Coffey M, Marino M, Lyren A, et al. JAMA Pediatr. 2022;Epub Jul 25.
The Partnership for Patients (P4P) program launched hospital engagement networks (HEN) in 2011 to reduce hospital-acquired harms. This study reports on the outcomes of eight conditions from one HEN, Children's Hospitals' Solutions for Patient Safety (SPS). While the results do show a reduction in harms, the authors state earlier claims of improvement may have been overstated due to failure to not adjust for secular improvements. The co-director of Partnership for Patients, Dr. Paul McGann, was interviewed in 2016 for a PSNet perspective.
Redley B, Douglas T, Hoon L, et al. J Adv Nurs. 2022;Epub Jul 7.
Frontline care providers such as nurses play an important role in reducing preventable harm. This study used qualitative methods (direct observation and participatory workshops) to explore nurses’ experiences implementing harm prevention practices when admitting an older adult to the hospital. Researchers identified barriers (e.g., lack of resources, information gaps) and enablers (e.g., teamwork, reminders) to harm prevention during the admission process.
Jessurun JG, Hunfeld NGM, Van Rosmalen J, et al. J Patient Saf. 2022;Epub Jun 30.
Intravenous admixture preparation errors (IAPE) in hospitals are common and may result in harm if they reach the patient. In this before-and-after study, IAPE data were collected to evaluate the safety of a pharmacy-based centralized intravenous admixture service (CIVAS). Compared to the initial standard practice (nurse preparation on the ward), IAPE of all severity levels (i.e., potential error, no harm, harm) decreased and there were no errors in the highest severity level after implementation of CIVAS.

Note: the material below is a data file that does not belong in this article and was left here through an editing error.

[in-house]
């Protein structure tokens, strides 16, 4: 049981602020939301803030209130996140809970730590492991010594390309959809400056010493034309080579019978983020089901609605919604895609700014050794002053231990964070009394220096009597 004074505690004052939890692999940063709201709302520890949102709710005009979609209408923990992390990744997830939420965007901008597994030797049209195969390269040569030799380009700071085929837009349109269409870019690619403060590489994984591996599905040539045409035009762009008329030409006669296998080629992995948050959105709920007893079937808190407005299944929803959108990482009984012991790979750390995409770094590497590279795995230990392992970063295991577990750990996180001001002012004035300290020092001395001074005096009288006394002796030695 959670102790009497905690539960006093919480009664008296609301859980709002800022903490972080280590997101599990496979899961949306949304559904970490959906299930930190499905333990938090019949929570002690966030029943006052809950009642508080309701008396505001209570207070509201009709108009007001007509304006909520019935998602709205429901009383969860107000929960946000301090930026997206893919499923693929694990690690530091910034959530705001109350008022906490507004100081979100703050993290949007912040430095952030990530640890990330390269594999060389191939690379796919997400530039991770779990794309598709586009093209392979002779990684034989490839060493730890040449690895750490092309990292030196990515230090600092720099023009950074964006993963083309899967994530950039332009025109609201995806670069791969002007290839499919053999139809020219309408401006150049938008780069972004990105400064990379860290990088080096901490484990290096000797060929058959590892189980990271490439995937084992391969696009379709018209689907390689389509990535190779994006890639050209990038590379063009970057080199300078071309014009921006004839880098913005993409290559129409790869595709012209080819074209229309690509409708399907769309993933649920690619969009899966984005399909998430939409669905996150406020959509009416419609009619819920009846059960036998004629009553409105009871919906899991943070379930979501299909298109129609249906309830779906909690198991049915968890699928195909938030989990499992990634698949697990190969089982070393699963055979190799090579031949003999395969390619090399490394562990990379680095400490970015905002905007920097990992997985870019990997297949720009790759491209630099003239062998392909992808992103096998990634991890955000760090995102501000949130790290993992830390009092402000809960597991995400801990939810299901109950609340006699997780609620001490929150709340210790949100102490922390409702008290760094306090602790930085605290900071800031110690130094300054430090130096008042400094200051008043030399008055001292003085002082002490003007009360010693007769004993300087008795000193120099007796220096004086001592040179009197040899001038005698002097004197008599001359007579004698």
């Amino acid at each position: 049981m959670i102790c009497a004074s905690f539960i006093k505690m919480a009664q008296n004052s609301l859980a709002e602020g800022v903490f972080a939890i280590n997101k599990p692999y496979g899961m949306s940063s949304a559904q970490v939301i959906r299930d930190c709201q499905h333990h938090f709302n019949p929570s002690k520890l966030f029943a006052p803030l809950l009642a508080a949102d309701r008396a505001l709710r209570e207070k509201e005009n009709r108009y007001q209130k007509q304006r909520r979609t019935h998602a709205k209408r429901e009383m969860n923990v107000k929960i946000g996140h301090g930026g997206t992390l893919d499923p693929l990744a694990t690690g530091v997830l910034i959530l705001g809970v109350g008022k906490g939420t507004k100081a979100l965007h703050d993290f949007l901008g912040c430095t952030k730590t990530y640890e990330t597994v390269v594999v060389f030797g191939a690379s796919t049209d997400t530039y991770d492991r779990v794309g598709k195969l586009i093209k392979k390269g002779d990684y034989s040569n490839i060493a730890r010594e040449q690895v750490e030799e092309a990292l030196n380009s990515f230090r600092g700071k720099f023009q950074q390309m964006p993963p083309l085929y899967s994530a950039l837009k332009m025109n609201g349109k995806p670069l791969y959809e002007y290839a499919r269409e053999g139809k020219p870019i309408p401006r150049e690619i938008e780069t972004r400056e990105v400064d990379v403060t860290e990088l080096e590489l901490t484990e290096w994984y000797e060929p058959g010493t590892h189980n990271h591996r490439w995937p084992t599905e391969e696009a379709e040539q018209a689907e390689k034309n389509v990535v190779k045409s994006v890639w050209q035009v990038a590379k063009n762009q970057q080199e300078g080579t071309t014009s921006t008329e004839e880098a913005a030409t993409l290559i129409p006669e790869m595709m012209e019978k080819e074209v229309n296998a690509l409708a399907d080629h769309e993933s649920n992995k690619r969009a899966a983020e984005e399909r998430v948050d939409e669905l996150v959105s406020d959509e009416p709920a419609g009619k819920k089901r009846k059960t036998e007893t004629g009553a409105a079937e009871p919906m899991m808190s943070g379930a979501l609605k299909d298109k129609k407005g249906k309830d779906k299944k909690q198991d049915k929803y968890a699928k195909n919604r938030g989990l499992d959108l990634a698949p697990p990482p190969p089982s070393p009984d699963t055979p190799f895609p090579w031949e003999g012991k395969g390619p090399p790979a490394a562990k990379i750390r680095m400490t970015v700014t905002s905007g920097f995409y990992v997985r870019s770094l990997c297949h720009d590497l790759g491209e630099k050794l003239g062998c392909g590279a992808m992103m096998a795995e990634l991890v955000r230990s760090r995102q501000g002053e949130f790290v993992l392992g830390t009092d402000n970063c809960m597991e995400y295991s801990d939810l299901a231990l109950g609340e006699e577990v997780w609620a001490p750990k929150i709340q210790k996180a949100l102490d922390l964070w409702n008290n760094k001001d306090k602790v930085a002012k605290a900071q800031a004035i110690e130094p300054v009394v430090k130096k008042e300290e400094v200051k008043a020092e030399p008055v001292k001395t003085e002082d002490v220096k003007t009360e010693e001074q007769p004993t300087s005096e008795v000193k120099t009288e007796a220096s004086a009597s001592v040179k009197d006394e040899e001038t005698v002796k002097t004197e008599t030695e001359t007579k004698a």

Parker H, Frost J, Day J, et al. PLoS ONE. 2022;17:e0271454.
Prophylactic antimicrobials are frequently prescribed for surgical patients despite the risks of antimicrobial overuse (e.g., resistance). This review summarizes how and why antimicrobials continue to be prescribed in surgical settings despite evidence of overuse. Eight overarching concepts were identified: hierarchy; fear drives action; deprioritized; convention trumps evidence; complex judgments; discontinuity of care; team dynamics; and practice environment.
Atallah F, Hamm RF, Davidson CM, et al. Am J Obstet Gynecol. 2022;227:B2-B10.
The reduction of cognitive bias is generating increased interest as a diagnostic error reduction strategy. This statement introduces the concept of cognitive bias and discusses methods to manage the presence of bias in obstetrics such as debiasing training and teamwork.
St Paul, MN: Minnesota Department of Health.
The National Quality Forum has defined 29 never events—patient safety problems that should never occur, such as wrong-site surgery and patient falls. Since 2003, Minnesota hospitals have been required to report such incidents. The 2021 report summarizes information about 508 adverse events that were reported, representing a significant increase in the year covered. Earlier reports document a fairly consistent count of adverse events. The rise reflected here is likely due to demands on staffing and care processes associated with COVID-19. Pressure ulcers and fall-related injuries were the most common incidents documented. Reports from previous years are available.